The achievements over the past years with regard to pollution and road casualties demonstrate the effectiveness of technological innovations (e.g. catalytic converter, fine particle filter, Electronic Stability Control) in conjunction with regulatory instruments (e.g. Euro emission norms). In some cases, extensions of capacity, which are long overdue, would reduce congestion and generate greater benefits for society than, for instance, a reduction in traffic. Instead of indiscriminate charging for external costs – which in addition cannot even be reliably calculated - cost efficient environmental, safety and infrastructural measures to reduce the negative effects of transport should be carried on.

Costs and benefits

Like most human activities, traffic and transport generate external costs, but also external benefits, such as enhancing social inclusion, improving the division of labour, increasing productivity and supporting the economic prosperity. The European Commission solely focuses on costs  leaving the fact aside that road transport is a key factor for Europe`s economy. A study conducted for the German automobile club ADAC has shown that there is a strong linkage between road traffic and prosperity (measured in GDP per capita). This is valid for freight traffic as well as passenger traffic though the linkage between the level of individual traffic and prosperity is particularly pronounced in the bulk of the EU member states. In Germany alone, 5,8 million jobs are dependent on road transport. The gross value added generated by these jobholders accounts for 381,5 billion € / year.  Against this background, the FIA Eurocouncil is critical of the one-sided approach focused solely on external costs of transport since this can lead to a distorted view and a simplistic response which increases the price of mobility.

Moreover, an accurate and proper assessment of the external costs is still needed. The study on which the European Commission bases its policy proposals is merely a compilation of research results obtained on the basis of challengeable assumptions. The Handbook is a meta-analysis of third-party studies without an independent plausibility test. The method to calculate external costs still has many deficiencies and needs to be revised before being brought to the core of binding legislative proposals.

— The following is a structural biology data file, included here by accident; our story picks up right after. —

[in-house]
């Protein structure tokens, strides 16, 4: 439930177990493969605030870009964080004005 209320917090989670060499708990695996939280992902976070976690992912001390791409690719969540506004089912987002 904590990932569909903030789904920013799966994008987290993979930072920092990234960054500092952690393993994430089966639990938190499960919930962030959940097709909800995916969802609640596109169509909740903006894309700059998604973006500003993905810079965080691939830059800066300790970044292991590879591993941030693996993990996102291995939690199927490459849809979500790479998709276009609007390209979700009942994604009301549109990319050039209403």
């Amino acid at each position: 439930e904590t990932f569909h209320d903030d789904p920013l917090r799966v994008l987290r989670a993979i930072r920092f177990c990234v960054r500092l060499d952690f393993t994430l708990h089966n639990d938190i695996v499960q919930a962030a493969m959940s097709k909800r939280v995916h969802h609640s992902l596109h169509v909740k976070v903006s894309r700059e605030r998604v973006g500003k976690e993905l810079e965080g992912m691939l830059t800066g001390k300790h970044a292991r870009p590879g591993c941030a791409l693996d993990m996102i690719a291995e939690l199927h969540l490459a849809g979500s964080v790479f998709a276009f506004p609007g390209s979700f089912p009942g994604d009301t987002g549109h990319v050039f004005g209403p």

Some negative effects such as noise, habitat fragmentation and habitat loss, sorrow and grief, and climate change are difficult to express in monetary values, since there is no real market price for the preservation of life and environmental quality. Without a functioning market, however, an economically satisfactory calculation will methodologically not be possible. The considerable spread shows a large amount of uncertainty concerning the level and structure of external costs.

The FIA strongly rejects the view that traffic congestion and accidents are to be accounted as external costs. Congestion costs are internalised by the motorists who find themselves in the traffic jam. Congestion is not a negative effect that road users cause for society as a whole but a burden that motorist and road hauliers have to carry alone – many times due to insufficient investment in infrastructure. The money generated by motorists through taxes and charges simply is used for other purposes than road transport. Charging congestion costs would mean to punish road users additionally which is, in the FIA’s view, not justifiable.

Real-term costs of accidents are covered by insurance companies and thus are also internalised. Only air pollution, climate and noise costs can be regarded as external costs.

The FIA believes that it is very important to define the scope of the costs which are to be considered. In this respect contributions and subsidies to transport, for instance public transport, need to be accounted for as external costs. Unlike rail transport, the road infrastructure requires no public subsidies. If rail transport were required to pay for all infrastructure and external costs under the same criteria as are requested for road transport, rail transport would no longer be competitive at all. In the EU, considerable subsidies are paid to the railways and urban public transport in particular. Subsidies represent costs for the general public, who are not compensated for these by the recipients of the subsidies. They are not included in the market price and they are not incurred by those who generate them. Subsidies must therefore be added to the external costs. FIA calls for the European Commission to publish an assessment of infrastructure costs and revenues for all modes of transport in Europe to enable a complete discussion of transports economical balance sheet.

Costs of motoring already fully covered